Gen. Wisy's brigade. --The Greenbrier Era alludes to the arrival at Lewisburg of Gen. Henry A. Wise, attended by the Richmond Blues and Caskle's Rangers, and says: Whilst encamped at the Fair Grounds, they were joined by the white Sulphur Rifles, Capt. Morris, and the Monroe Sharp Shooters, Capt. Beirne, which companies were mustered into the service of the Confederate States, for 12 months, and all took up their march for the West on Tuesday. Capt. Taylor's company of Frankford Rifles, and two pieces of Artillery, under the command of Capt. Buckholtz, left Wednesday for the same destination. The Rockingham Cavalry have arrived, and are now in camp. We understand they will follow in a short time. Besides these, there are four companies in Monroe, and two in this county, which will join him in the Kanawha Valley. The soldiers were much pleased with their sojourn amongst us, and, we have no doubt, will remember gratefully the kindness extended by our citizens, and especi
From Kanawha. --The editor of the Lewisburg Chronicle publishes some facts from a letter dated Charleston, Kanawha county, June 30: Gen. Wise was then in Charleston, and Capt. O. J. Wise's company, the Richmond Blues, left Charleston about 10 o'clock at night, June 29th, for Gilmer county, in consequence of having learned that about 100 of the enemy had crossed over and were committing depredations. Capt. Brock's Rockingham Cavalry and Capt. Beirne's Monroe Rifles had also left, but were expected to return in a few days. One of the Monroe Company died on the 29th from measles; he exposed himself imprudently during his sickness. A company of Riflemen arrived on the 30th from Roane county, with three prisoners; one of them a delegate to the Wheeling Convention, and the others had violated the persons of two ladies. The people were talking of lynching them, but the writer thought they would be left in the hands of the legal tribunals. So far as the writer can judge from w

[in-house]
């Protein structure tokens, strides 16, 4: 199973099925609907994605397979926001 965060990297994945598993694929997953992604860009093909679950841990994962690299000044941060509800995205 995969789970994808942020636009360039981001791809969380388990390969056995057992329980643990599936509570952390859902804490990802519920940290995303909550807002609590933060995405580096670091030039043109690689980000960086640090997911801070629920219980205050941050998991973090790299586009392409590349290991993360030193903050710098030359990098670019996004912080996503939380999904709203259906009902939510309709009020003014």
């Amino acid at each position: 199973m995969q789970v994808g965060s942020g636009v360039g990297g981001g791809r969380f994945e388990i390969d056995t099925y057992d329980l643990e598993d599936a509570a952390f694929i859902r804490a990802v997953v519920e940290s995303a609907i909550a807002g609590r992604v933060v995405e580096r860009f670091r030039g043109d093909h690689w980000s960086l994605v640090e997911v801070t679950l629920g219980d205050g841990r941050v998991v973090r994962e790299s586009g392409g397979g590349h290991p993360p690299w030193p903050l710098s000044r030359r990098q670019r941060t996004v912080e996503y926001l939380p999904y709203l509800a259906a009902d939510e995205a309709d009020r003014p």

they did of grain. Mr. Kelley was killing hogs as they came up, and they found a scaffold filled with fat hogs already butchered to their hand, and these they helped themselves to at once. They took all of Mr. Kelley's horses and mules, his wagon, a negro boy, and some of his gearing, wantonly cutting up that belonging to his carriage and all that they did not carry off. Gen. Averill, however, put a guard be fore the entrances to the houses and kept the men from intruding into them. Mr. Beirne was treated with singular brutality. His houses were ransacked — his stores pillaged — all his meat (several thousand pounds) taken — all his liquors and wines appropriated by the plundering soldiery — His watch violently taken from his person — all his horses carried off. His place was well stripped of all that the Yankees desired or could convey away. Continuing their march rapidly, they picked up several horses at Kylets, and appropriated the most of Mr. Kyle's grain. His negr